Speaking of which, since Filipino voice actors speak good English, they sometimes even dub the English versions of anime broadcasted in Animax Southeast Asia network that people thought the voice actors are Americans.
Grace Cornel is usually being pigeonholed as the Genki Girl in many roles, as her voice had the youthful quality of a 15-year-old girl. However, hearing her as Kaname Chidori of Full Metal Panic! is quite odd.
In terms of German voice acting, Julia Kaufmann must be the queen of this trope, seeing as she barely changes her voice when she subs anything. It was quite irritating at first to have Yukari-sensei as Misato Kasugari, and it would be worse to go the other way around.
Ankama has recently picked up the license for the French release of Gurren Lagann, and nearly every character has a voice actor in common with Ankama's other baby, Wakfu. Most obviously, Yoko and Evangelyne share GeneviĂ¨ve Doang, and Kamina is absolutely impossible to take seriously because he's voiced by Cédric Dumond, who did the obnoxious announcer's voice during the "Boufbowl Hell" arc. Other notable ones are Nia/Amalia, Kittan/Nox, Viral/Xav, and Tylimph/Rubilax.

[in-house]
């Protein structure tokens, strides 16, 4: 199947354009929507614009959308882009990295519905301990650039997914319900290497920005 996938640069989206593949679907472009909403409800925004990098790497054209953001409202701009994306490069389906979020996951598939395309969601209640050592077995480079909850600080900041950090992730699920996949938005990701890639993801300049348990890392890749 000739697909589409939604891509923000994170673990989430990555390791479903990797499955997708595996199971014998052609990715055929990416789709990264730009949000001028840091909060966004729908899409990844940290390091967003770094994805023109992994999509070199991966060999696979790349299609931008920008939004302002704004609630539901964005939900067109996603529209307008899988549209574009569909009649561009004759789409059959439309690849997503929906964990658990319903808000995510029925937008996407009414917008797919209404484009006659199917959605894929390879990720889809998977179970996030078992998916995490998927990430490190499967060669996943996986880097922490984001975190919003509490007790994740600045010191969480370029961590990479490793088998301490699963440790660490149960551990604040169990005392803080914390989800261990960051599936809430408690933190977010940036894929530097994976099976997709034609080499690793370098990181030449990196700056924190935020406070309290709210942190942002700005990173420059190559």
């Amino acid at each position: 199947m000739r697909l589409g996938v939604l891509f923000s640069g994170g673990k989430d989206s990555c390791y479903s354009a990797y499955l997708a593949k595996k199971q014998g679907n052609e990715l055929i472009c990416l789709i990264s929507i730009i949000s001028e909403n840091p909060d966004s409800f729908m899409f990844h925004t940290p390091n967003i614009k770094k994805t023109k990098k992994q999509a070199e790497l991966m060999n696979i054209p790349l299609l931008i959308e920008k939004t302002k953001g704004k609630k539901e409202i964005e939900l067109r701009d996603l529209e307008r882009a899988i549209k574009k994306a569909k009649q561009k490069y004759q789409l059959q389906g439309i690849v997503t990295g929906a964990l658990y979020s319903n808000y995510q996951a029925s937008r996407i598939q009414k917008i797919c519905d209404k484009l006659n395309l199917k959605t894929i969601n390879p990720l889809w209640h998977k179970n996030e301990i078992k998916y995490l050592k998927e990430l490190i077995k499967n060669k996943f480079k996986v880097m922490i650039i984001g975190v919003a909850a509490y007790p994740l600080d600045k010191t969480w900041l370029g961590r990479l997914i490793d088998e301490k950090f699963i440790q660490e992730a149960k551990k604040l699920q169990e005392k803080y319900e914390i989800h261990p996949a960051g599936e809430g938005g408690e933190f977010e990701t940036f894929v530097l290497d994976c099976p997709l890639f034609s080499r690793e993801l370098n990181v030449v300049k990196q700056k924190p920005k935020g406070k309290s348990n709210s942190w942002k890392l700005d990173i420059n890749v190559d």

Many Malaysian anime dubs into Malay also suffers from this. Like Venezuelan dubbing houses, the dubbing houses in Malaysia shares a common pool of voice actors. The most prolific voice actress seems to be the one doing Doraemon's voice in the dub (also a Cross Dressing Voice moment).
Film dubbed in countries besides ones that speak English
In Spain this happens A LOT. As explained in the anime section, in this country casts majorly depend on the city the film is dubbed in. You can perfectly know which city it is just by recognizing the voice actors. In the case of films they are usually (but not always) dubbed in Barcelona, specially blockbusters, so there are a lot of voice actors that are recognizable in most movies. So much, that it would need it's own page, and it would be HUGE.